Knitting Fashions of the 1940s: Styles, Patterns and History. Hardcover – 4 Dec 2006
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From the Inside Flap
In the first half of the 1940s, the wartime scarcity of wools
and dyes produced innovative, figure-hugging lacy designs and creative
stitch techniques of bobbles, cables and ribs. In the post-war period there
was an even more acute shortage of materials, which meant that imaginative
Fair Isle designs and embroidery techniques became the only solution. As
the 1950s approached, however, a greater availability of materials led to
the voluptuous batwing look and looser garments.
This lavish book celebrates the patterns and designs of 1940s knitwear.
Drawings and photographs from the original patterns magazines accompany
modern colour photographs of the garments knitted up for today's wear. In
addition, it provides a history of wartime Britain and America, often using
the actual words of the knitters and designers used by the fashion
Patterns appear chronologically, reflecting what was happening at the time,
and progress from the very simple (snood, balaclava or WAAF doll) to the
more intricate blackberry stitch and lacy designs as the knitter becomes
more fluent with the needles. Many of the designs are unusual, and there
are sequins, beads knitted into the fabric, and knitted buttons. American,
British and continental needles sizes are included, as is American
terminology; and measurements are given in both imperial and metric. The
material comes from a collection of over 2,000 historic knitting patterns.
From the Back Cover
Jane Waller was born in Aylesbury, Buckinghamshire, and raised
in Oxfordshire before moving to London. She has recently returned to the
Chilterns where she now lives with her husband Michael Vaughan-Rees.
Jane has written three books on the social history of the Second World War
and five books on knitwear design, all of which have been inspirational for
fashion designers and for film and television wardrobe research. Knitwear
from her earlier books can be seen in numerous period films and TV series.
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Top Customer Reviews
What really lets it down for me is that the garments modelled in the book clearly do not fit in the way a 1940s garment would. Saggy and baggy is an unflattering yet far more modern knitting pattern trend, but seems to have crept into nearly every pattern in this book.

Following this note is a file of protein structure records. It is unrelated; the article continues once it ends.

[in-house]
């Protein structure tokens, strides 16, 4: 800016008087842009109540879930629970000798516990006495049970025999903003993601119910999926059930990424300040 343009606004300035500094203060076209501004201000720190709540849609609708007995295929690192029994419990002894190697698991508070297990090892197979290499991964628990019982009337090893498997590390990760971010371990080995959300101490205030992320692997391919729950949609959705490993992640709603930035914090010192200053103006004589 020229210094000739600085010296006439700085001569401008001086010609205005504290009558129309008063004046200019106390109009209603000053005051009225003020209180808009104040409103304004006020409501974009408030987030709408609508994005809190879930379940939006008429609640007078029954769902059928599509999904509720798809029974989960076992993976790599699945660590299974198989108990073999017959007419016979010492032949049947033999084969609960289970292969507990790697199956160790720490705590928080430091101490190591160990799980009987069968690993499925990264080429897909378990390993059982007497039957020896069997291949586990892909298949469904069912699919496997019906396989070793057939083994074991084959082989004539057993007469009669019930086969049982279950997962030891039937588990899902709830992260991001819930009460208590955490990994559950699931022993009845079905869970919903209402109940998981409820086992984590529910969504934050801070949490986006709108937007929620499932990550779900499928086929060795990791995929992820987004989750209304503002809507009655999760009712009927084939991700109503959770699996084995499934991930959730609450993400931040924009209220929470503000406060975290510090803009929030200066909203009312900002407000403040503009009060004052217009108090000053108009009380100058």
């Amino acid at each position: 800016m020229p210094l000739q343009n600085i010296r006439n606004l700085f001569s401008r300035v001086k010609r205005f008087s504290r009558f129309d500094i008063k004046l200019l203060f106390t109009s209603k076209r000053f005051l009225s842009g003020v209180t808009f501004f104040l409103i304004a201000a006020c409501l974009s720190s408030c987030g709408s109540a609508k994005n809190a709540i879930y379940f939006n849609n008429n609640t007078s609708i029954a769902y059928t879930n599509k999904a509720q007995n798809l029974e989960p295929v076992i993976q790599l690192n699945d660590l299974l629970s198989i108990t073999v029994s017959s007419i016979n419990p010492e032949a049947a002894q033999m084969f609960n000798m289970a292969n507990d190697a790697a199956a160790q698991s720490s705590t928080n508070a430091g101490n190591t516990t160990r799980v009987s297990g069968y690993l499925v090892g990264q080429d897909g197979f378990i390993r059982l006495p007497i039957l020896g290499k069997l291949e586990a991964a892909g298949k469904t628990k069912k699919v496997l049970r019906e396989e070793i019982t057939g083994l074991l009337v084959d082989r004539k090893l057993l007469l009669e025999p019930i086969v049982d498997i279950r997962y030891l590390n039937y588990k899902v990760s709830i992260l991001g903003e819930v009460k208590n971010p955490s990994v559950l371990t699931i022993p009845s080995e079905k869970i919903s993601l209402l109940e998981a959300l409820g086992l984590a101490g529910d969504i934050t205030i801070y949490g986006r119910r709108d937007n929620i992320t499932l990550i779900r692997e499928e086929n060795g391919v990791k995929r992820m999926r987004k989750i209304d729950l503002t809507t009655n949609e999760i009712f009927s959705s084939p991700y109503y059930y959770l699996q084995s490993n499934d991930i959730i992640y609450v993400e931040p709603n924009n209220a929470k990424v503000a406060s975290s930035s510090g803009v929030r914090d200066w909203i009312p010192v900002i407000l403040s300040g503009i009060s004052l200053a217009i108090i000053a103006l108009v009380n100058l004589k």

But on balance, it depends what you are looking for. If you want authentic 1940s stitch patterns and techniques and are not too concerned about fit then this is the book for you. If, like me, you want authentic 1940s styling and fit as well, then you're either going to have to resize the patterns or find an original. (To the authors credit there are some excellent references in the book).
It is fairly easy to buy vintage knitting patterns and if a tension square is done,it is possible to use the original instructions.
I really didn't like the patterns, but the book's concept, a whole history of knitting in the 1940s, is very well-done. It's a real pity the patterns were 'updated' for nowadays because the job hasn't been done very well (the updated garments look quite baggy, on the whole), whereas the older photographs look great.
Each section tells atale and the original photos used are very inspiring.
I loved the history in this book and it is one of those knitting books that as well as great knitting and history book could be classed as a coffee table book. The author does tell us how although the patterns are only one size the ease and yarns used means they can fit most people.
The original ladies' garments were SHAPED to be figure flattering but in the main the modern translations are shapeless, baggy and just plain ugly. In at least one case the original 3ply (and therefore very fine) jumper has been re-hashed in double knitting yarn which totally spoils the delicate effect of the original.
I have much better books of patterns covering this era from other sources.
Jane Waller professes to be an "expert" in matters to do with the 1940s but I'm afraid this book does nothing to help her credibility. In the preamble to each part of the book, where she discusses social and historical issues of the time, she is frequently either confused by the state of play in the USA and Great Britain or feels that it isn't necessary to make it clear which she is writing about.
As a result of this book I will be very reluctant to take any of her other books seriously.
Most Recent Customer Reviews
Knitting Fashions of the 1940s: I bought this book, because I am hopelessly old fashioned and love the feminine styles they had in those times. Read morePublished 24 months ago by R. MacDonald
The front cover should have told me that this was a no-go...and I should have read the reviews. This book is NOT for anyone interested in authentic patterns, the sizing is very... Read morePublished on 12 Jan. 2012 by Bryony Walker
What a disappointment!
1. Some of the vintage patterns have been given a modern makeover, making them look boxy and awful.
2. Read more
This book is fantastic, I have already knit 3 of the patterns and they have turned out really lovely, I have just finished knitting the top on the front of the book and I love it. Read morePublished on 8 Feb. 2008 by Fran
I have already made three of the garments in this book and intend to do more!Published on 21 Dec. 2007 by G. Hanhart